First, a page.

Samurai Cop

From Wikipedia, the free encyclopedia
Jump to navigation Jump to search
Samurai Cop
SamuraiCop.jpg
Directed byAmir Shervan
Produced byOrlando Corradi
Amir Shervan
Written byAmir Shervan
Starring
Music byAlan DerMarderosian
CinematographyPeter Palian
Edited byRuben Zadurian
Amir Shervan
Production
company
Hollywood Royal Pictures
Distributed byDemel International Corporation
Cinema Epoch
Release date
  • 1991 (1991)
Running time
96 minutes
CountryUnited States
LanguageEnglish

Samurai Cop is a 1991 American direct-to-video action film directed, produced and written by Amir Shervan. The film stars Robert Z'Dar, Matt Hannon and Mark Frazer. The film has attained a cult following, and is often cited as one of the worst films of all time.

Plot[edit]

When a renegade Japanese gang known as the Katana take control of the cocaine trade in Los Angeles, the LAPD transfer in a Samurai Cop from the SDPD to help tackle the problem. Joe Marshall has been trained by the masters in Japan and speaks fluent Japanese, but dresses like a commoner.

An attempted bust meets with failure after a bizarre car chase leads to multiple deaths and the only witness burned and unable to testify. Katana boss Fuj Fujiyama orders the injured Katana member to be executed and his head displayed on a piano to remind all functioning Katana members of their code of silence. Joe and his partner Frank confront the Katana at the Carlos'n Charlie's restaurant on Sunset Boulevard and attempt to reprimand them into obeying the law. When that fails, Fujiyama's right-hand man Yamashita wages war in the parking lot, executing his own men who fail to subdue Joe and Frank, thus maintaining the code of silence.

Joe then stalks Fujiyama's girlfriend Jennifer and seduces her. They have sexual relations while several of his police comrades are tortured and killed by the Katana gang who are looking for him. Unable to contain his anger any longer, commanding officer Captain Roma sanctions an assassination of every single Katana gang member. Joe and Frank head to Fujiyama's compound and gun down every living person and a final sword battle between Joe and Yamashita ends the reign of terror. To celebrate, Joe and Jennifer once again have relations.

Cast[edit]

Production[edit]

Filming took place over several months, starting in June 1990. When actor Hannon had considered shooting to be finished, he had his hair cut short, only to be told that further shooting was to be done. Director Shervan obtained a ladies' wig for the actor, which can be seen in several close up shots throughout the movie.[1] Lead actor Hannon stated that he and several other actors became frustrated with the dialogue in the movie, while also expressing frustration at the lack of multiple takes. Hannon admitted to intentionally ruining takes due to his frustration assuming that Shrevan would not put them in the movie, but these takes ended up in the movie. A reflective Hannon was able to laugh at this, stating "so shame on me" in a 2014 interview with RedLetterMedia. The shooting schedule was also poorly planned as Hannon and Mark Frazier both assumed the film was finished before Shrevan called them in for reshoots in early 1991.

Amir Shervan could not afford lighting to shoot at night so the entire film is set during the day. Actors also wore their own clothes and drive their own cars. Much of the film was also shot without sound and done with single takes. Shervan had to dub on voices months after production but could not get many of the bit part actors to return. He chose to use his own voice and warped it in post-production to sound different. His lack of ability to do this correctly resulted in ADR with a heavily robotic sound.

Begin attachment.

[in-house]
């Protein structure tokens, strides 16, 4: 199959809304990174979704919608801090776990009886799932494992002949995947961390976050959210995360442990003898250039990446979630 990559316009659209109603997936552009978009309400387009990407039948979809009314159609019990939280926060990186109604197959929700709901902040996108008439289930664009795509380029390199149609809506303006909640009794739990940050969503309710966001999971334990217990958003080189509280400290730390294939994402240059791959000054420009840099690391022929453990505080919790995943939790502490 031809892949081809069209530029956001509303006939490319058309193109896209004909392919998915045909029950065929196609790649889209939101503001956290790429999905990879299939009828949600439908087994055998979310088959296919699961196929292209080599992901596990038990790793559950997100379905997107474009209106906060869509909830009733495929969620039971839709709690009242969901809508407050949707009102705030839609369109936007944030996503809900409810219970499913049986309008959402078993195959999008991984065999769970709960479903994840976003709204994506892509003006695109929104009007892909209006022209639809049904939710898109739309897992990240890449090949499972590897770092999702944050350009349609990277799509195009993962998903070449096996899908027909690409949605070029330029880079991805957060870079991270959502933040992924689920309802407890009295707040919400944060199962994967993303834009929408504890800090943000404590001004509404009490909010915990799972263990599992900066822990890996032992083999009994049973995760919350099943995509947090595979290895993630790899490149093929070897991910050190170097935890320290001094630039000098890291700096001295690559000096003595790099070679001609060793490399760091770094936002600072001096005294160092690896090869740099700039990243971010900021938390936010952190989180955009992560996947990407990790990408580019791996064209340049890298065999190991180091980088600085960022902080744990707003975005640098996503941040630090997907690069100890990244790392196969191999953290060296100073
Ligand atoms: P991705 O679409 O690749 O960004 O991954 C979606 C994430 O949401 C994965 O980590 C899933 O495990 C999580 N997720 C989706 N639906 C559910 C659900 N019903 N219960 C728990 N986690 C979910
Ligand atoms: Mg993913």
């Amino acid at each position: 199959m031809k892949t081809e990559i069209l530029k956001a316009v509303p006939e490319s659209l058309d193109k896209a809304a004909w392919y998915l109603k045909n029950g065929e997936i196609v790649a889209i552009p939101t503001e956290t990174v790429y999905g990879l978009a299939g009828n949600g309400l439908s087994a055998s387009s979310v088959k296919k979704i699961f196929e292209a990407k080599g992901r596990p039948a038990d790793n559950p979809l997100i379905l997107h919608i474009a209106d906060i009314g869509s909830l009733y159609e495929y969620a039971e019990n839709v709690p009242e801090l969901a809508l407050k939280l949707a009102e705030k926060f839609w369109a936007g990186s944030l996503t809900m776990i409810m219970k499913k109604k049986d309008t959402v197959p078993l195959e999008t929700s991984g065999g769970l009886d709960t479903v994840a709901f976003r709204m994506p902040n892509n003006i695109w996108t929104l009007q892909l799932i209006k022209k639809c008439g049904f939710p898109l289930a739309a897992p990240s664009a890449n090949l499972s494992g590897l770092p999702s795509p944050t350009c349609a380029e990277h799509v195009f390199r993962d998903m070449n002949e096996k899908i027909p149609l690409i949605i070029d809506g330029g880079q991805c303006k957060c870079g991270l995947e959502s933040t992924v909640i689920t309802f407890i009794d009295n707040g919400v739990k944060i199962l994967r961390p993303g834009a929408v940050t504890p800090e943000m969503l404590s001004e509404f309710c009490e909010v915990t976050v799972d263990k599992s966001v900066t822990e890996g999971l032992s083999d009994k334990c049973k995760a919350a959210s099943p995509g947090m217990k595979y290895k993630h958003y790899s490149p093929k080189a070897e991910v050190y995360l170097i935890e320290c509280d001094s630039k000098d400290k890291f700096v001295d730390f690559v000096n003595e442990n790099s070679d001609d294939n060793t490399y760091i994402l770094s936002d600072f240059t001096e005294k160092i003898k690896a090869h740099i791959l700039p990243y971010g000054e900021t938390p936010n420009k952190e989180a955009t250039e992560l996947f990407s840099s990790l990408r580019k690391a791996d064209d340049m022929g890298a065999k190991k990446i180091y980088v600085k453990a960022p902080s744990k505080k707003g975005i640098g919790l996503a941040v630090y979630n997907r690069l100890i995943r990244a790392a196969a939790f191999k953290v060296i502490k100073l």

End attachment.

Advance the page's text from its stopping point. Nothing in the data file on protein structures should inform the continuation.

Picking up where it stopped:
Release and sequel[edit]

The film was never given a theatrical release, though Polish distributor Demel International Corporation released it on VHS.[2][3] It was released on DVD by Media Blasters[4][5] in 2004 and on DVD in 2013 and Blu-Ray in 2014 by Cinema Epoch. Gregory Hatanaka, founder of Cinema Epoch, has also produced and directed a sequel, Samurai Cop 2: Deadly Vengeance.[1]

Reception[edit]

Since its release, the film has developed a cult following, and has been referenced in text and video reviews about bad movies.[6][7][8][9]

On March 25, 2016, Samurai Cop was released as a VOD title by RiffTrax. The RiffTrax edition received a two-day theatrical release in April 2017, provided by Fathom Events.[10]

References[edit]

  1. ^ a b Azevedo, Jeremy (10 September 2014). "We Met the Star of 'Samurai Cop', One of the Best (and Worst) Action Movies of All Time". Vice. Retrieved 16 February 2014.
  2. ^ RedLetterMedia (Producer) (2014-09-05). A Conversation with Samurai Cop star Matt Hannon (part 2 of 2). Event occurs at 144 seconds. Retrieved 2015-12-13. I think maybe one guy bought the option in Europe.
  3. ^ "Samurai Cop (1989) on Demel (United Kingdom VHS videotape)". Video Collector. Retrieved 2015-12-13.
  4. ^ "Samurai Cop". Barnes & Noble. Retrieved 2015-12-13.
  5. ^ "Samurai Cop". Media Blasters. 2005-04-20. Archived from the original on April 20, 2005. Retrieved 2015-12-13.
  6. ^ "How BAD is Samurai Cop??? (PART 1 of 2)". FanboyFlicks. February 1, 2015. Retrieved March 25, 2016.
  7. ^ "How BAD is Samurai Cop??? (PART 2 of 2)". FanboyFlicks. February 1, 2015. Retrieved March 25, 2016.
  8. ^ "Hurts So Good - SAMURAI COP". Ain't It Cool News. June 14, 2012. Retrieved March 25, 2016.
  9. ^ "Samurai Cop - Hilariocity Review". Chris Stuckmann. February 7, 2016. Retrieved March 25, 2016.
  10. ^ "RiffTrax Live: Samurai Cop". Fathom Events. Retrieved March 25, 2017.

External links[edit]